In an unusual exercise, Meta (the parent company of Facebook, Instagram and WhatsApp) recently opened the doors to its own R&D labs. During a video conference organized personally by Mark Zuckerberg with several of the group’s engineers, the social networking giant presented a series of prototypes of virtual reality helmets – each more futuristic than the other.
The exercise comes as investors worry about the fortunes that the Menlo Park group has swallowed to develop technologies for the metaverse, a hyper-realistic digital world that Meta is betting on for its future growth. The group’s Reality Labs division lost $10 billion last year. And in the first quarter, the group made an additional 3 billion there, versus barely 700 million in revenue… At the same moment that the group’s growth slows sharply, Meta must rest assured of the credibility of its bet.
“Virtual Turing Test”
He is very ambitious. The goal of the R&D teams is to create display systems at the same level as human vision. Internally, engineers talk about the “virtual Turing test” – a reference to the famous test devised in 1950 to assess the ability of a computer program to pass a human. Likewise, Meta wants its headphone users not to be able to tell if they are seeing a screen or the reality of the outside world.
“It’s a lot more complicated than projecting a realistic picture on a computer or TV screen,” Mark Zuckerberg says. Human vision includes many parameters that must be reproduced if we are to trap the user’s eye and brain. So the Meta teams developed several prototypes – each attempting to solve one of several challenges of the “Virtual Turing Test”.
Resolution and varifocal
The first device Mark Zuckerberg took out of his bag was codenamed “Butterscotch”. It aims to significantly increase the number of pixels in the screen. Ideally, there should be an 8K resolution, across the entire field of view of the VR headset – much wider than a TV screen.
Meta Teams managed to double the resolution of the Quest 2 (the headset currently on sale), to come close to the human retina. “We can line up the 20/20 line of the optics diagram [ceux utilisés par les ophtalmologues, NDLR] ”, Mark Zuckerberg rejoices. But the engineers had to sacrifice half the field of view for this, and the device is still heavy and bulky.
The second prototype is called “Half Dome” and addresses the issue of depth of field. This is fixed in helmets currently on the market. “In the real world, the lens of our eyes acts like a lens and constantly changes shape to focus on what we’re looking at,” Mark Zuckerberg says. After experimenting with mechanical varifocal screen systems in 2017, the Meta moved to an electronic version, which is simpler and more powerful. Thus, the helmet is able to track the gaze and adapt the depth of field according to where it is being worn – like a camera’s autofocus.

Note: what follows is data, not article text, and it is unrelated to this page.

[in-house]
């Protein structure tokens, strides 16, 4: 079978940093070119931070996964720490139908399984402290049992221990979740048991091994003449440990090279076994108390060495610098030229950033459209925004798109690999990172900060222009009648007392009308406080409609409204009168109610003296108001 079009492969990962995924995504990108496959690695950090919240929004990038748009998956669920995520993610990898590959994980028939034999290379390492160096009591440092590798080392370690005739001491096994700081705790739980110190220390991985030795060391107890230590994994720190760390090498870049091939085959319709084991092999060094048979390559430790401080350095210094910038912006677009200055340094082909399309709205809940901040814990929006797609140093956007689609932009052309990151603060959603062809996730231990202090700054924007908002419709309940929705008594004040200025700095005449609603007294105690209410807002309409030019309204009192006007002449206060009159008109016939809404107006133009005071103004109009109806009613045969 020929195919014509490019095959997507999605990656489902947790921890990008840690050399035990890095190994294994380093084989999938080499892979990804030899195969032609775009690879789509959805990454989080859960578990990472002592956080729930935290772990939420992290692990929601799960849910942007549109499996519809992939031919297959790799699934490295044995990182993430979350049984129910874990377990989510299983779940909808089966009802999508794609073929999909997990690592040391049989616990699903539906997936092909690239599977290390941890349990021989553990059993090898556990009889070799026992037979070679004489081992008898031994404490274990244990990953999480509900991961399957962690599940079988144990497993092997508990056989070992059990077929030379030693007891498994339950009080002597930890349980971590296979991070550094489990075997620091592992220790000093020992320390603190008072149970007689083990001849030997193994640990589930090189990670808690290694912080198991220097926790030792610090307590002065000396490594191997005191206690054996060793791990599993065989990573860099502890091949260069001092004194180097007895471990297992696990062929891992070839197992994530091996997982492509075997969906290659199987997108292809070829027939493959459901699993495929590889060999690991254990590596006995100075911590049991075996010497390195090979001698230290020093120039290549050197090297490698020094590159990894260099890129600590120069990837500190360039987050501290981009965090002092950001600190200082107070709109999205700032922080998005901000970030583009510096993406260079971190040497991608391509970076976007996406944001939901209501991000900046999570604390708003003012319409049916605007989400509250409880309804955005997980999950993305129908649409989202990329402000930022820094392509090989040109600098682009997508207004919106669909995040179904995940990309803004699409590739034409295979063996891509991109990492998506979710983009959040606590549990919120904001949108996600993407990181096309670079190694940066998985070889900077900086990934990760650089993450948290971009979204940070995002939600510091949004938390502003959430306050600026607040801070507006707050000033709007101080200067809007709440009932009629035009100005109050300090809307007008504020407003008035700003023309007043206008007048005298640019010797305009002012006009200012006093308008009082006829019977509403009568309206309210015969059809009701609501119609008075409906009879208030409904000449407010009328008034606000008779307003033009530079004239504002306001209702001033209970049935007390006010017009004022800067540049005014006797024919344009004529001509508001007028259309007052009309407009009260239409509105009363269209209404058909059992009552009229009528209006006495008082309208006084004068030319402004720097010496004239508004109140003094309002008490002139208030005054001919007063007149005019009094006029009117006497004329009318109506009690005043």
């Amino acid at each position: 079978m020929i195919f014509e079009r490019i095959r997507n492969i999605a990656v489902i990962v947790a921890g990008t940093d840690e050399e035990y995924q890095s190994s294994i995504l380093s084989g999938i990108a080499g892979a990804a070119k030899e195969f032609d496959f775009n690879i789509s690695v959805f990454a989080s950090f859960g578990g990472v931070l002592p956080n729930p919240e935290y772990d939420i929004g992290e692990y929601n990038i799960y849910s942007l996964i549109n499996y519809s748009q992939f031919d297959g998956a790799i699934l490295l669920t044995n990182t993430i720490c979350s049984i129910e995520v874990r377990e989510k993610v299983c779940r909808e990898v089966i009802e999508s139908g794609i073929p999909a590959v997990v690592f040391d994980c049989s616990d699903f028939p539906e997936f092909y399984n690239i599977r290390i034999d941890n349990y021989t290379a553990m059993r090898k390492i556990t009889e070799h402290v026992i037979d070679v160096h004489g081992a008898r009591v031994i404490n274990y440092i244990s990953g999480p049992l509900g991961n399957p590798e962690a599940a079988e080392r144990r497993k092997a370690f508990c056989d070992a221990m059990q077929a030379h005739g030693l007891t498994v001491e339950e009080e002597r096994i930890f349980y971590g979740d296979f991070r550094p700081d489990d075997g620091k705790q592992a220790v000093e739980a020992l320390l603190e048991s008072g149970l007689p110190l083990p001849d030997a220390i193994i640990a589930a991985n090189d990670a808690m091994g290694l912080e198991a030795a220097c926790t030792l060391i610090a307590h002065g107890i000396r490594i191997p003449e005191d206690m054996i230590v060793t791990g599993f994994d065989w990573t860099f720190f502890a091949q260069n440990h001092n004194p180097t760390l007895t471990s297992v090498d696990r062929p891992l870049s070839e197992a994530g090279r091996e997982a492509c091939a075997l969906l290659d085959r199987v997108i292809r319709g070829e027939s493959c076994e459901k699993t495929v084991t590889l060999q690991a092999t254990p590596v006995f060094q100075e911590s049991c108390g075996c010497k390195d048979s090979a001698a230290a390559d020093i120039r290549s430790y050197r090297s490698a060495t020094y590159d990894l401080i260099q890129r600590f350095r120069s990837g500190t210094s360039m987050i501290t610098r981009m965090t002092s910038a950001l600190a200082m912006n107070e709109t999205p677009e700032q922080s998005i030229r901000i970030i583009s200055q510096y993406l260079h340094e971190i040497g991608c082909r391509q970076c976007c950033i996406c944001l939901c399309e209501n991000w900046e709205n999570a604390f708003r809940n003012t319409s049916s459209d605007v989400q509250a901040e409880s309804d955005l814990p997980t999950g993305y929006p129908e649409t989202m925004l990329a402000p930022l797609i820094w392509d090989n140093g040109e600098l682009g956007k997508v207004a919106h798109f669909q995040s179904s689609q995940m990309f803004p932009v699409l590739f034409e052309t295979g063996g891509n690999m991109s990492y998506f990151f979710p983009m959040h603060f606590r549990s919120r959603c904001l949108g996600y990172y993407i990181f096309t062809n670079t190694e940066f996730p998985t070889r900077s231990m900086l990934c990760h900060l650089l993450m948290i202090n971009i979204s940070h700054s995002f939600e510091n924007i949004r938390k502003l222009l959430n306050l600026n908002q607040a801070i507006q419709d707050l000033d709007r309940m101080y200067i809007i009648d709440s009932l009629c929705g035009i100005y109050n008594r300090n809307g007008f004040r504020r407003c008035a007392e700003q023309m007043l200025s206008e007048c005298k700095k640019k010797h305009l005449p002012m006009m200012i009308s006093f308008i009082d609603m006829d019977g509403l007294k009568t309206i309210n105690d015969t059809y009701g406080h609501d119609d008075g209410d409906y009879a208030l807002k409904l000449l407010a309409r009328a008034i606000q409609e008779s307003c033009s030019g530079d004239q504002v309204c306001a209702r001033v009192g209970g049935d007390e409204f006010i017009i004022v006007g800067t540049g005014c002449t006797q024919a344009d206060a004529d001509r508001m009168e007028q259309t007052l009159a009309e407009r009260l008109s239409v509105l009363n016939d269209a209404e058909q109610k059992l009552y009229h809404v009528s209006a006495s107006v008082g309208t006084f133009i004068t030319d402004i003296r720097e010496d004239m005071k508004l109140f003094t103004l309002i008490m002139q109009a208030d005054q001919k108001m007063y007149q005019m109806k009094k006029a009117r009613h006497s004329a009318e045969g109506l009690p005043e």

3D image of the lens
A third model, the Starburst, for its part, wants to offer brightness and contrast as good as natural light — meaning a hundred times more than what current helmets do. The prototype is so heavy that it has handles.
To solve the main problems with size and weight, Meta has one last game: the Holocake, a helmet that looks a lot like a simple ski mask, in which light does not pass through the lens, but the hologram of the lens. The only problem with this holographic system is that it requires a reliable and above all cheap laser to power it.
In the end, all these solutions should be combined into one device. Meta has also designed this helmet of the future, which is called “Mirror Lake.” “Nothing in physics is stopping us from getting there,” Mark Zuckerberg boasts — even if he’s eager to make an appointment. Not to mention that in addition to the screen, it will be necessary to solve many other problems at the level of sensors, internal computing power, battery …
The first devices to take advantage of Meta Labs innovations, according to Mark Zuckerberg, will likely be expensive for the general public and intended for professionals. That will already be the case with a helmet called “Project Cambria,” expected later this year, which is aimed at companies and will be the first to include a gaze and face tracking system in order to allow avatars to make eye contact and communicate with facial expressions. One small step for metaverses, one giant leap for Facebook engineers.
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